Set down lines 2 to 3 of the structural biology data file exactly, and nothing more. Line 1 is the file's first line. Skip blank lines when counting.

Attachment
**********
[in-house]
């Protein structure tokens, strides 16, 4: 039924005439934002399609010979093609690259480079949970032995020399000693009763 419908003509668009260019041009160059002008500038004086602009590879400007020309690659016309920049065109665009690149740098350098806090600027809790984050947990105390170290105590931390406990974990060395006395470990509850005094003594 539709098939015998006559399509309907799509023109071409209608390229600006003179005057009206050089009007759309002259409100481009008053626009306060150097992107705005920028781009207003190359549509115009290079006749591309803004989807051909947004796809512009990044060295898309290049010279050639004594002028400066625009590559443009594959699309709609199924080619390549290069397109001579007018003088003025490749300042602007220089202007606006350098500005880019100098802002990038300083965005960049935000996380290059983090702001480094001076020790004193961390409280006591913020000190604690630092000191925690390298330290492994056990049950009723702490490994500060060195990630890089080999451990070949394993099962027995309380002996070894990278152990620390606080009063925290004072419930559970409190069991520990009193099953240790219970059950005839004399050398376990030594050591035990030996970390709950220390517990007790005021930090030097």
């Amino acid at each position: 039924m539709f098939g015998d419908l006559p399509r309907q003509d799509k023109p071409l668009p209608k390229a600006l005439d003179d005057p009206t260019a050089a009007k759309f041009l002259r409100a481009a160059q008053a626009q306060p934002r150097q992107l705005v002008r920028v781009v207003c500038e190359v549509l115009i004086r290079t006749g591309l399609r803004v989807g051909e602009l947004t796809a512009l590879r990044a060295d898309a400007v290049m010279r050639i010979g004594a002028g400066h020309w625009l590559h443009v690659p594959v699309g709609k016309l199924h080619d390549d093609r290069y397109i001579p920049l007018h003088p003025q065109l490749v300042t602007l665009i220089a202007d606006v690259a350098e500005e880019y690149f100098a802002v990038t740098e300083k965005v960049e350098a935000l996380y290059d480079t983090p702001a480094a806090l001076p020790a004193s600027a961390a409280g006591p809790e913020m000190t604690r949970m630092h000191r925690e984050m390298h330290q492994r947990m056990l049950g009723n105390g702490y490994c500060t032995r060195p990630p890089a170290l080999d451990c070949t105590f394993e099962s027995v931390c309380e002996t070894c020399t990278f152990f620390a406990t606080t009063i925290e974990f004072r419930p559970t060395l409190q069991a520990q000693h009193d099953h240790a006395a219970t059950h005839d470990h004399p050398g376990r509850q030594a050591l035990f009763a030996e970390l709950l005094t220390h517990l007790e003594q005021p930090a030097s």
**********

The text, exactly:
């Protein structure tokens, strides 16, 4: 039924005439934002399609010979093609690259480079949970032995020399000693009763 419908003509668009260019041009160059002008500038004086602009590879400007020309690659016309920049065109665009690149740098350098806090600027809790984050947990105390170290105590931390406990974990060395006395470990509850005094003594 539709098939015998006559399509309907799509023109071409209608390229600006003179005057009206050089009007759309002259409100481009008053626009306060150097992107705005920028781009207003190359549509115009290079006749591309803004989807051909947004796809512009990044060295898309290049010279050639004594002028400066625009590559443009594959699309709609199924080619390549290069397109001579007018003088003025490749300042602007220089202007606006350098500005880019100098802002990038300083965005960049935000996380290059983090702001480094001076020790004193961390409280006591913020000190604690630092000191925690390298330290492994056990049950009723702490490994500060060195990630890089080999451990070949394993099962027995309380002996070894990278152990620390606080009063925290004072419930559970409190069991520990009193099953240790219970059950005839004399050398376990030594050591035990030996970390709950220390517990007790005021930090030097």
């Amino acid at each position: 039924m539709f098939g015998d419908l006559p399509r309907q003509d799509k023109p071409l668009p209608k390229a600006l005439d003179d005057p009206t260019a050089a009007k759309f041009l002259r409100a481009a160059q008053a626009q306060p934002r150097q992107l705005v002008r920028v781009v207003c500038e190359v549509l115009i004086r290079t006749g591309l399609r803004v989807g051909e602009l947004t796809a512009l590879r990044a060295d898309a400007v290049m010279r050639i010979g004594a002028g400066h020309w625009l590559h443009v690659p594959v699309g709609k016309l199924h080619d390549d093609r290069y397109i001579p920049l007018h003088p003025q065109l490749v300042t602007l665009i220089a202007d606006v690259a350098e500005e880019y690149f100098a802002v990038t740098e300083k965005v960049e350098a935000l996380y290059d480079t983090p702001a480094a806090l001076p020790a004193s600027a961390a409280g006591p809790e913020m000190t604690r949970m630092h000191r925690e984050m390298h330290q492994r947990m056990l049950g009723n105390g702490y490994c500060t032995r060195p990630p890089a170290l080999d451990c070949t105590f394993e099962s027995v931390c309380e002996t070894c020399t990278f152990f620390a406990t606080t009063i925290e974990f004072r419930p559970t060395l409190q069991a520990q000693h009193d099953h240790a006395a219970t059950h005839d470990h004399p050398g376990r509850q030594a050591l035990f009763a030996e970390l709950l005094t220390h517990l007790e003594q005021p930090a030097s």